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Toyota Is Investing $1 Billion Into Artificial Intelligence Research

Toyota Motor Corp.'s KIROBO MINI, a compact sized humanoid communication robot, sits near the driver's seat and steering wheel during the media preview of the Tokyo Motor Show.

Toyota Motor Corp.'s KIROBO MINI, a compact sized humanoid communication robot, sits near the driver's seat and steering wheel during the media preview of the Tokyo Motor Show. // Shuji Kajiyama/AP

What’s cooler than $50 million? $1 billion.

Today (Nov. 6), Toyota announced that it’s setting up a new company, Toyota Research Institute, that will focus on research into artificial intelligence and robotics. The company plans on investing $1 billion into the research arm over the next five years.

This news comes about two months after Toyota said it would invest $50 million into a partnership with MIT and Stanford universities, which was to be led by Gill Pratt, the former director of the DARPA Robotics Challenge. Now it appears Toyota wants more from the relationship.

Under the latest initiative, Toyota will set up two new research facilities near Stanford and MIT’s campuses, according to a release, and the new company will be overseen by Pratt, who plans to bring in a fresh crop of “leading researchers and engineers.”

For years, Toyota has been working on a range of robots, ostensibly to improve the quality of life of humans in hospitals, senior car facilities, or even at home.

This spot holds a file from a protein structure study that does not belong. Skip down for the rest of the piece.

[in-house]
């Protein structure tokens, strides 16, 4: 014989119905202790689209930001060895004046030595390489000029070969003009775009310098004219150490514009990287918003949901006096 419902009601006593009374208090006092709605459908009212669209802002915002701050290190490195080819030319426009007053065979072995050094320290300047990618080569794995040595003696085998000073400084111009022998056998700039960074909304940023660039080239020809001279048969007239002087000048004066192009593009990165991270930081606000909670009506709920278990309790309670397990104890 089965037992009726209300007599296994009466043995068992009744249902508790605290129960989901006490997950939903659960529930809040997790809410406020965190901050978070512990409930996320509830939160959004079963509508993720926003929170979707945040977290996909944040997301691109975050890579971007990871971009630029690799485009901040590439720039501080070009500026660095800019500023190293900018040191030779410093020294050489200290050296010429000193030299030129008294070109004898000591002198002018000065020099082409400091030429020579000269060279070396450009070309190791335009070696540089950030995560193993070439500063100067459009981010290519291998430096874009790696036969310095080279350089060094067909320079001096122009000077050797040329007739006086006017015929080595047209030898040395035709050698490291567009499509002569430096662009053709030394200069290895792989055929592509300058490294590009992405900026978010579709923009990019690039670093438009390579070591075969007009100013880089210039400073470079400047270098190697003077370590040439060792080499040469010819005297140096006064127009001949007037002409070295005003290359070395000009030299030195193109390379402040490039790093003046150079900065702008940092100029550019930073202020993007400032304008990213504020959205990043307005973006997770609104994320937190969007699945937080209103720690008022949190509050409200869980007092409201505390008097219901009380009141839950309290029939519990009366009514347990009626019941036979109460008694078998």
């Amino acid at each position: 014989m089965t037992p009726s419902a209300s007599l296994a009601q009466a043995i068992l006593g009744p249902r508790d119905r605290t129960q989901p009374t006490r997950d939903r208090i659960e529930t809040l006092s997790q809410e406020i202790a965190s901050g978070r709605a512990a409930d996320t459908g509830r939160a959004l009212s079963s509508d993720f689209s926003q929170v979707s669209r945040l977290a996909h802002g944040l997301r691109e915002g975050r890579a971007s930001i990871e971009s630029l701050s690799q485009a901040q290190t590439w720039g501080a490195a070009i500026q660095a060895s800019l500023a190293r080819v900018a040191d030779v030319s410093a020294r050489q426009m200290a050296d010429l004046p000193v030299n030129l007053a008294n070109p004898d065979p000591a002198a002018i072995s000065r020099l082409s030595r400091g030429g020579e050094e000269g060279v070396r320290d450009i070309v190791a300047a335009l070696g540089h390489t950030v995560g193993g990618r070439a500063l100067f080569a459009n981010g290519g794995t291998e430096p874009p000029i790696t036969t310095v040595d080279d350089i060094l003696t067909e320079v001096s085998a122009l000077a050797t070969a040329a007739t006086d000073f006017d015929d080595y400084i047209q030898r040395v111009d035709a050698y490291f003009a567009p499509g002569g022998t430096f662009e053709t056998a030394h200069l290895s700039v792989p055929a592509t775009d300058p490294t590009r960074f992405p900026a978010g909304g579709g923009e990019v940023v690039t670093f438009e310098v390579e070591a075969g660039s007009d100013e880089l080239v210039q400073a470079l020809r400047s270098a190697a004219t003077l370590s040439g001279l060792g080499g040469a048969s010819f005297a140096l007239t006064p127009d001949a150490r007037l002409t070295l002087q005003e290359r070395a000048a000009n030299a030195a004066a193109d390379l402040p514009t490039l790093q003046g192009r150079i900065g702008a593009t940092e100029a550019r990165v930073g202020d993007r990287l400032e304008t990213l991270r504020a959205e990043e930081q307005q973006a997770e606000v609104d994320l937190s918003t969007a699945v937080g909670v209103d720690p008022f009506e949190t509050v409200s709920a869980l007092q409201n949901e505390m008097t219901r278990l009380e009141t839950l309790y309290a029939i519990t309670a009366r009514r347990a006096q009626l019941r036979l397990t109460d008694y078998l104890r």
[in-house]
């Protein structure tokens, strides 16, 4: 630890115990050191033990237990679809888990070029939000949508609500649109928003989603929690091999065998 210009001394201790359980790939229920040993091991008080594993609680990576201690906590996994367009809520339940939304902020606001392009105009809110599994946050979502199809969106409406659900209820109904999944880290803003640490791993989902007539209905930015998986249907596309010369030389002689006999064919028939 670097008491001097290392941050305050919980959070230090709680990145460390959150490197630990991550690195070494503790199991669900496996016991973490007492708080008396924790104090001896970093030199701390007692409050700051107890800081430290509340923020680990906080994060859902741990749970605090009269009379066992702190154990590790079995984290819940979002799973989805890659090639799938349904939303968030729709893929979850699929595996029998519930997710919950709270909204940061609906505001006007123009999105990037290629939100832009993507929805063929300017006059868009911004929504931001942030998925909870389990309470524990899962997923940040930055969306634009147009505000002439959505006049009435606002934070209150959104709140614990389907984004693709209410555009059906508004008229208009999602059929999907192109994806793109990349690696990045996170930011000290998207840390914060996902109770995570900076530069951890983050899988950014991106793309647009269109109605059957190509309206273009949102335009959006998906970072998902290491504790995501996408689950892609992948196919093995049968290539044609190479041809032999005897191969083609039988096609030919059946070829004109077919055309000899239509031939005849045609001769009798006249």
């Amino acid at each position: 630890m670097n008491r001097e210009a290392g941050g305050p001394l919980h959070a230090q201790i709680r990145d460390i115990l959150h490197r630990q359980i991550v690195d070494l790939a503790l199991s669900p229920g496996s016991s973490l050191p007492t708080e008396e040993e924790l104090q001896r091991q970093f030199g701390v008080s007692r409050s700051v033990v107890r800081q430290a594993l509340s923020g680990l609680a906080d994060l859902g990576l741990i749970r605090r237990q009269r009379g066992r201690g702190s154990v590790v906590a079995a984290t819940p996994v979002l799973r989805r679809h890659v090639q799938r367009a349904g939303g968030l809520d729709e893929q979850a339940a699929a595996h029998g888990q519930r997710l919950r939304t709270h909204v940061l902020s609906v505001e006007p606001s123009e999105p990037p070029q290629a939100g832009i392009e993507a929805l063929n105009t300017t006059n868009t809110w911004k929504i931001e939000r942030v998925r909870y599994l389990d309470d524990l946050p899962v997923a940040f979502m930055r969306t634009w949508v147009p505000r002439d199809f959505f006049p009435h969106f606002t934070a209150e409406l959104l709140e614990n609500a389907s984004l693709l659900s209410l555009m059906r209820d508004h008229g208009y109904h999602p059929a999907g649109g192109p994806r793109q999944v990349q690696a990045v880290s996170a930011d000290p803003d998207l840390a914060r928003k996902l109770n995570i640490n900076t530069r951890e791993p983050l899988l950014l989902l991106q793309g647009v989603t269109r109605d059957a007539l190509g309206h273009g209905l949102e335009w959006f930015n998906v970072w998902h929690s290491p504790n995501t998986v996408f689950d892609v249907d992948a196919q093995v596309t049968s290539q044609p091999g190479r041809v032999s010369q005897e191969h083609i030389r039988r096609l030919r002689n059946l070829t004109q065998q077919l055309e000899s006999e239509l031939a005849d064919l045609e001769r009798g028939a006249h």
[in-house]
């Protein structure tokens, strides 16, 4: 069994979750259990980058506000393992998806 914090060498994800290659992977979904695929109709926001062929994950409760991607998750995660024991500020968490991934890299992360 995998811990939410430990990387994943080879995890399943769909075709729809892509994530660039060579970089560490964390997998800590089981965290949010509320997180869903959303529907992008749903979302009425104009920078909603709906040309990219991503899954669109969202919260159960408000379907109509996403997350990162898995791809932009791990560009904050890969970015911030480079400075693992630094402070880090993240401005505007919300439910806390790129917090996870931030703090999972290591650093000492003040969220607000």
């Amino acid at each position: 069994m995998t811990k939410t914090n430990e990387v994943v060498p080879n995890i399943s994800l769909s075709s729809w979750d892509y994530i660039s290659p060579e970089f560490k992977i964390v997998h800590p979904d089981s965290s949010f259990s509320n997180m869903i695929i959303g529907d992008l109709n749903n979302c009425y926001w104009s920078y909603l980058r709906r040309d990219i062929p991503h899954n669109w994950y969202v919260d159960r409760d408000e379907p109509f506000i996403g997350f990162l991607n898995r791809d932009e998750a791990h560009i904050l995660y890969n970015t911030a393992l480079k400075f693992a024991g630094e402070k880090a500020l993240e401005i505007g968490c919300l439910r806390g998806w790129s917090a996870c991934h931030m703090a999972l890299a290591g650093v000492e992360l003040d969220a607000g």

Pratt said in the release that the goals of his team’s research will initially be focused around improving rider safety and accessibility in cars—building on the driver assist programs, like lane and parking assist technology, that are becoming commonplace in new vehicles. But considering the talent Toyota has already brought on board—including Pratt, Fei-Fei Li, Stanford’s Computer Vision Lab director, and Daniela Rus, the director of MIT’s artificial intelligence lab—it’s likely that Toyota also has grander visions.

Silicon Valley is brimming with companies exploring the intersection between driving and autonomous robots. Google has its robotics division in Boston Dynamics, and is already testing out self-driving cars on California’s streets. Down the road, Delphi Automotive is also working on self-driving cars, and Tesla Motors recently sent out an “autopilot” semi-autonomous driving program out to over 40,000 of its cars.

Toyota has also already begun work on its own self-driving cars, and has said it plans to have them on the road by 2020 (paywall). Self-driving cars seem to be a long-term goal of many companies, and Toyota’s investment seems to show that it’s serious about attaining that. It remains to be seen if this investment will help Toyota overtake its competitors, but it’s definitely going to make the company’s roadmap a little clearer.

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